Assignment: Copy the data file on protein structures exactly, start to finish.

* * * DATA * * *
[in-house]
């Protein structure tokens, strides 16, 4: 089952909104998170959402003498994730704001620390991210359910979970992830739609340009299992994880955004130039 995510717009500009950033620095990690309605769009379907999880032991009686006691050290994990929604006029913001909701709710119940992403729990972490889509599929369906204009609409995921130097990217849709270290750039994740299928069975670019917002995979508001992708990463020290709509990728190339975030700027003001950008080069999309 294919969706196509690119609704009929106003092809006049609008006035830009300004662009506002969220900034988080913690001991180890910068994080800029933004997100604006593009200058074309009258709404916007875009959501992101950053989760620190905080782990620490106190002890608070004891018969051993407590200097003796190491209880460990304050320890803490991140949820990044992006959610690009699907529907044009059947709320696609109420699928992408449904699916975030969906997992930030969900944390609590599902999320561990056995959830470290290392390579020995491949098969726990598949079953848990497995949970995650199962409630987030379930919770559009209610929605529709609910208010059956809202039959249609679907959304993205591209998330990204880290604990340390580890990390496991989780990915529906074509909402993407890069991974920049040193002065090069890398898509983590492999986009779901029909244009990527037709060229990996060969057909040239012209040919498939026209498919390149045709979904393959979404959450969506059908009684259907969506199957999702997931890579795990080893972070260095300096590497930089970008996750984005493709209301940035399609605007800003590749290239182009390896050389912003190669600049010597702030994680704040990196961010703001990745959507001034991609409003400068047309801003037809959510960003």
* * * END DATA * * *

[in-house]
């Protein structure tokens, strides 16, 4: 089952909104998170959402003498994730704001620390991210359910979970992830739609340009299992994880955004130039 995510717009500009950033620095990690309605769009379907999880032991009686006691050290994990929604006029913001909701709710119940992403729990972490889509599929369906204009609409995921130097990217849709270290750039994740299928069975670019917002995979508001992708990463020290709509990728190339975030700027003001950008080069999309 294919969706196509690119609704009929106003092809006049609008006035830009300004662009506002969220900034988080913690001991180890910068994080800029933004997100604006593009200058074309009258709404916007875009959501992101950053989760620190905080782990620490106190002890608070004891018969051993407590200097003796190491209880460990304050320890803490991140949820990044992006959610690009699907529907044009059947709320696609109420699928992408449904699916975030969906997992930030969900944390609590599902999320561990056995959830470290290392390579020995491949098969726990598949079953848990497995949970995650199962409630987030379930919770559009209610929605529709609910208010059956809202039959249609679907959304993205591209998330990204880290604990340390580890990390496991989780990915529906074509909402993407890069991974920049040193002065090069890398898509983590492999986009779901029909244009990527037709060229990996060969057909040239012209040919498939026209498919390149045709979904393959979404959450969506059908009684259907969506199957999702997931890579795990080893972070260095300096590497930089970008996750984005493709209301940035399609605007800003590749290239182009390896050389912003190669600049010597702030994680704040990196961010703001990745959507001034991609409003400068047309801003037809959510960003």